On the Road
The Future Isn't What It Used To Be

This is Water

This is Water.

This Is Water: Some Thoughts, Delivered on a Significant Occasion, about Living a Compassionate Life [Kindle Edition] by David Foster Wallace, is one of my all time favorite pieces of writing.

When I first read it, I bought literally dozens of copies and gave them to people for birthdays and leaving gifts and because it seemed like they should read it. 

It was written as a speach. A very unusal commencement speach.

One that profoundly impacted me when I read it, and continues to every time I read it or hear it.

It's lovely to listen to DFW deliver it. His voice is mellifluous, with just enough American twang. 

I feel a sense of wonder at how clearly he thinks, and how clearly he thinks about thinking.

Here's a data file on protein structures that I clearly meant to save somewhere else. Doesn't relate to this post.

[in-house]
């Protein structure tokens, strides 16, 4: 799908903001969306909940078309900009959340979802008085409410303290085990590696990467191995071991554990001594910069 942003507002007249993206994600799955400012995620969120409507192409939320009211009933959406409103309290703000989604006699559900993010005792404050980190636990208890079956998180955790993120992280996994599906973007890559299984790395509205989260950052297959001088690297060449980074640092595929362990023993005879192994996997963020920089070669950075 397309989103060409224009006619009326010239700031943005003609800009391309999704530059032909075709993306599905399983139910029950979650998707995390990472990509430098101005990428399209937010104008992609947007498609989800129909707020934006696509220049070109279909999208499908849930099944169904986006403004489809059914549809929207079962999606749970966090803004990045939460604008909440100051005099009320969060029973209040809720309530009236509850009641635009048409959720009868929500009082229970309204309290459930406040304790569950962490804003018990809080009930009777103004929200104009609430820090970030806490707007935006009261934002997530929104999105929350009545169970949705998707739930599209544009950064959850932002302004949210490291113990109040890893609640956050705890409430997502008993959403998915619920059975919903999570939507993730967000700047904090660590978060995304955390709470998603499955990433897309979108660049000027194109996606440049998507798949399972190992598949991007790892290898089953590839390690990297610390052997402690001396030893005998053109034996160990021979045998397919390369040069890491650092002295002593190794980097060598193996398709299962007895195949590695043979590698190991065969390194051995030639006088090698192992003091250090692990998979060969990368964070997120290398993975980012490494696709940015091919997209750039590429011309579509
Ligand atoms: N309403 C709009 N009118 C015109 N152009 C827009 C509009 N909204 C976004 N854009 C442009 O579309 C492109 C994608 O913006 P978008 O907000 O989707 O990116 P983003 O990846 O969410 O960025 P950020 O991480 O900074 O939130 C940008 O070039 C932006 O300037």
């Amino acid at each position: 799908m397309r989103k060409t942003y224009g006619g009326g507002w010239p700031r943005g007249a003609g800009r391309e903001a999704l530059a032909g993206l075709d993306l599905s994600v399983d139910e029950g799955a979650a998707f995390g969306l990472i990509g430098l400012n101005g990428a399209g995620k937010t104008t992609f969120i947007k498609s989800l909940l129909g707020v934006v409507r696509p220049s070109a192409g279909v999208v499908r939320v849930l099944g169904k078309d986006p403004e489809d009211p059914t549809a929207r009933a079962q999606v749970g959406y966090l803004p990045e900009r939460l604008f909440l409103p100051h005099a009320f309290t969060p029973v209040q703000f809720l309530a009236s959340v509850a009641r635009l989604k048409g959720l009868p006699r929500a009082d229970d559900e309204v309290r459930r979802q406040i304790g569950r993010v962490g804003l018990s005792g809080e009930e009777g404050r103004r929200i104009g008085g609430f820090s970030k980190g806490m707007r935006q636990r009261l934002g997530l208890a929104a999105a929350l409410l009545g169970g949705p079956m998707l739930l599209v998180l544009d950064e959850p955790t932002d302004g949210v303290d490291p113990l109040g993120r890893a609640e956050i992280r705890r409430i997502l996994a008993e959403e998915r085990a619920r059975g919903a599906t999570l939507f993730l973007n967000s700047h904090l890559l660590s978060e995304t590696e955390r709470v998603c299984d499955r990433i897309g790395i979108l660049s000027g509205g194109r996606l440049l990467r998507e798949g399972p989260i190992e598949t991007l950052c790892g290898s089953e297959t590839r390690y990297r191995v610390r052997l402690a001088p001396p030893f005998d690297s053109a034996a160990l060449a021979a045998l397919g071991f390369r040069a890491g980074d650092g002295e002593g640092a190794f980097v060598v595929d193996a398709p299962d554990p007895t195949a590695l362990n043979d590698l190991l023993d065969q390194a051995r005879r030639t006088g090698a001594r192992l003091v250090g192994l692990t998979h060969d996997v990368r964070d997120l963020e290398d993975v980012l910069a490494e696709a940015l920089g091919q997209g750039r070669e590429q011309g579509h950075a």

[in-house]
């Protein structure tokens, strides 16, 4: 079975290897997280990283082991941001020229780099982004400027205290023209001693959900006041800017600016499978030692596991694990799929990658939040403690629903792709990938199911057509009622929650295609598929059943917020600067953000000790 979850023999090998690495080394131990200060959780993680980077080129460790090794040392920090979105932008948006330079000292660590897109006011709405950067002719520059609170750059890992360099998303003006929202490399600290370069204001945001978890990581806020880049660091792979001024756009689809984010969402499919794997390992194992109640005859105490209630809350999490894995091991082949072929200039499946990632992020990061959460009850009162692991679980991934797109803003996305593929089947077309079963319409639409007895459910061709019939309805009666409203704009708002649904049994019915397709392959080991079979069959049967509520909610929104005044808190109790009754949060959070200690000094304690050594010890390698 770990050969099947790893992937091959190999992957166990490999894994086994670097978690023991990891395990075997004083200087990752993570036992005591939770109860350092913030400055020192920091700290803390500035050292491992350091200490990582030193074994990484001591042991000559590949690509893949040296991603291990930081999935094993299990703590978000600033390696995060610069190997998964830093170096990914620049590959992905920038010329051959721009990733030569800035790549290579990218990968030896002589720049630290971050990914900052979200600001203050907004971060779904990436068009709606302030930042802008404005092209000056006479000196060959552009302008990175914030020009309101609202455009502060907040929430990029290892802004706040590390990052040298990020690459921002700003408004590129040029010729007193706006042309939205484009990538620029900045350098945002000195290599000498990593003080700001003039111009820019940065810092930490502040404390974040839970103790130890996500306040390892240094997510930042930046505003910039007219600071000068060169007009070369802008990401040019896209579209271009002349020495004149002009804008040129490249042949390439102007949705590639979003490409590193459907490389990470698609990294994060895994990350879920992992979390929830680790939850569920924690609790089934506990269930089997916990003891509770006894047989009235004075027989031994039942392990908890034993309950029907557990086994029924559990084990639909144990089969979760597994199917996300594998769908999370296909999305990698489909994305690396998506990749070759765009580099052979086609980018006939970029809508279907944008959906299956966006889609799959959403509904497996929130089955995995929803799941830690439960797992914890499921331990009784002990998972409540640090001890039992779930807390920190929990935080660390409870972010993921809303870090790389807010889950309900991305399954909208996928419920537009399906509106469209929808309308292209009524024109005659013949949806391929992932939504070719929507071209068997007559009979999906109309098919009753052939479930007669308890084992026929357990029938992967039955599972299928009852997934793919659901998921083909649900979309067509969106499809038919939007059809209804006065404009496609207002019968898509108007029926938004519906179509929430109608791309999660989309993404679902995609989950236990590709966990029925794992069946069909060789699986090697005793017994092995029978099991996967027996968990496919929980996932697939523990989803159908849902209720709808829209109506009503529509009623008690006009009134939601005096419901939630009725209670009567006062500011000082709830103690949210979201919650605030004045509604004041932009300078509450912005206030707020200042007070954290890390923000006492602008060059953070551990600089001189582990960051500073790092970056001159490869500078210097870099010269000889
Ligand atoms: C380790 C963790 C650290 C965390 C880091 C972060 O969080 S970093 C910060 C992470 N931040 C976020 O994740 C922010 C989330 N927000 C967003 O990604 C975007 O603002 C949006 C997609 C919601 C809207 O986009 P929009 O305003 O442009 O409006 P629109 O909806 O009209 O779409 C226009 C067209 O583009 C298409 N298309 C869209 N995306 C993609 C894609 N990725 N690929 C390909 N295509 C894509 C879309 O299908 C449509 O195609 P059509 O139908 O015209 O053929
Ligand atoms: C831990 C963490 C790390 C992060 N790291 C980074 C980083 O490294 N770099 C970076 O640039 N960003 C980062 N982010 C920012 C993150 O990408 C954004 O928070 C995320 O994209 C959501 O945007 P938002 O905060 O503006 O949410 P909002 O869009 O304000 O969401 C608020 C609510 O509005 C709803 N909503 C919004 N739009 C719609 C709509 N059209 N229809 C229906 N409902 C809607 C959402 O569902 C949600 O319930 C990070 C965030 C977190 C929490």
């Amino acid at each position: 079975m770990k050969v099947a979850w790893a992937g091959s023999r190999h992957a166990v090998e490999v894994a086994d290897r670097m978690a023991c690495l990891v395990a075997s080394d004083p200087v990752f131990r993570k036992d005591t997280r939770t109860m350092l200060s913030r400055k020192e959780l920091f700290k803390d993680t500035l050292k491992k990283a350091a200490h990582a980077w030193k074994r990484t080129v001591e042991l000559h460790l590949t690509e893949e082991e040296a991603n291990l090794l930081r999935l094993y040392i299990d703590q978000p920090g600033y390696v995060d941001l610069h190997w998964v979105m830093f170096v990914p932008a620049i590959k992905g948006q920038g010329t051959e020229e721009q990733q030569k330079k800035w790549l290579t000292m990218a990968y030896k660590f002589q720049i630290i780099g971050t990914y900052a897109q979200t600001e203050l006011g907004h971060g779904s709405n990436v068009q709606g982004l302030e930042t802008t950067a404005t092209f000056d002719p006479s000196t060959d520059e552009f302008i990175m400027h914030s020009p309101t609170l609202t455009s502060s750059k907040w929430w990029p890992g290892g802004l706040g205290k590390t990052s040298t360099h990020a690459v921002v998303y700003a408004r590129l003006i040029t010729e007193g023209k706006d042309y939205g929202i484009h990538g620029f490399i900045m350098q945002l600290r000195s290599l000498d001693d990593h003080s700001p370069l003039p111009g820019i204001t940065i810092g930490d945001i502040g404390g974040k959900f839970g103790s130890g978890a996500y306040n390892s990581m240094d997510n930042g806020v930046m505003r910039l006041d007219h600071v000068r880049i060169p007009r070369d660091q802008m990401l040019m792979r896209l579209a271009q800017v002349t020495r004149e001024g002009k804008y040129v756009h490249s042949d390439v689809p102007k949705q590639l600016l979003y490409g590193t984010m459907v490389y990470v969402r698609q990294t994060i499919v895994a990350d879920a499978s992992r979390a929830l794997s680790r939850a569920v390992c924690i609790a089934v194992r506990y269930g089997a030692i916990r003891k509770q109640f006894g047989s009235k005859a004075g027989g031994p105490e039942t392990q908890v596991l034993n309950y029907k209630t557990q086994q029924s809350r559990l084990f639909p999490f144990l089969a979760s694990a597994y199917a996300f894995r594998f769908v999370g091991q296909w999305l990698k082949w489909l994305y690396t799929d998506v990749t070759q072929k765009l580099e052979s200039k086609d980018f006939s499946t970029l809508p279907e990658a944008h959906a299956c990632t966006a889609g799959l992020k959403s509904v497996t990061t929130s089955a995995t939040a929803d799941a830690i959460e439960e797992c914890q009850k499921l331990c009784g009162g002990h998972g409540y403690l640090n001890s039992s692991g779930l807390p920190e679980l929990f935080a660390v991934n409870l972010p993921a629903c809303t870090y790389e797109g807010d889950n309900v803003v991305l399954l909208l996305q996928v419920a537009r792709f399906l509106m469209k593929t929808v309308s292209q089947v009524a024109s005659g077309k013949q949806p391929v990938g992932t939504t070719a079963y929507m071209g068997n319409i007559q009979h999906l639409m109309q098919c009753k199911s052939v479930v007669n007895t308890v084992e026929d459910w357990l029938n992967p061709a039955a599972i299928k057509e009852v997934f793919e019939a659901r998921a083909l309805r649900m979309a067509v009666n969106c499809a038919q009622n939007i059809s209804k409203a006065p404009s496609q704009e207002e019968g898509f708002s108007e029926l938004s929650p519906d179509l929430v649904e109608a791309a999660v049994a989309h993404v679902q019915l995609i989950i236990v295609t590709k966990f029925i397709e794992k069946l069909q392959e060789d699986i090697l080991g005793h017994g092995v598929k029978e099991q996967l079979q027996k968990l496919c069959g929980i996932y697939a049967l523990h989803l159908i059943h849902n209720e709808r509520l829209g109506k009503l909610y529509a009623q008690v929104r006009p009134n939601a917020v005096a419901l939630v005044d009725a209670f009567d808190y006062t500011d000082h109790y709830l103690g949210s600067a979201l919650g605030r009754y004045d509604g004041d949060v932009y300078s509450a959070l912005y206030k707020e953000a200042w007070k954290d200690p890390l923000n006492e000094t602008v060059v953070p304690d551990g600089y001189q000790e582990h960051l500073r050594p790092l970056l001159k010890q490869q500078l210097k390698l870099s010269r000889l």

I feel slightly ashamed, and understood, and finally redeemed, slightly, when he says:

It is unimaginably hard to do this, to stay conscious and alive in the adult world day in and day out.

and I resolve to try a little harder to remember that This is Water. 

I think of it, in some ways, as a reflection on an aspect of the fundamental attribution error, which is the tendency to overestimate the impact of choice, personality, agency and underestimate situational factors when interpreting the behaviour of others. 

So, for example, when someone is late to a meeting, it's the driver to assume that they are disrespectful or lazy or rude, rather than assume that something happened outside of their control. We tend to correct for this when considering our own lateness, because we know that the train was late. 

So I was delighted to see someone

[someone being The Glossary - also check out their lovely trailer for the Cory Doctorow novella The Great Big Beautiful Tomorrow.]  

has turned it into a rather beautiful film. 

But it is an edited version, so do go and read the whole thing, or listen to DFW give it here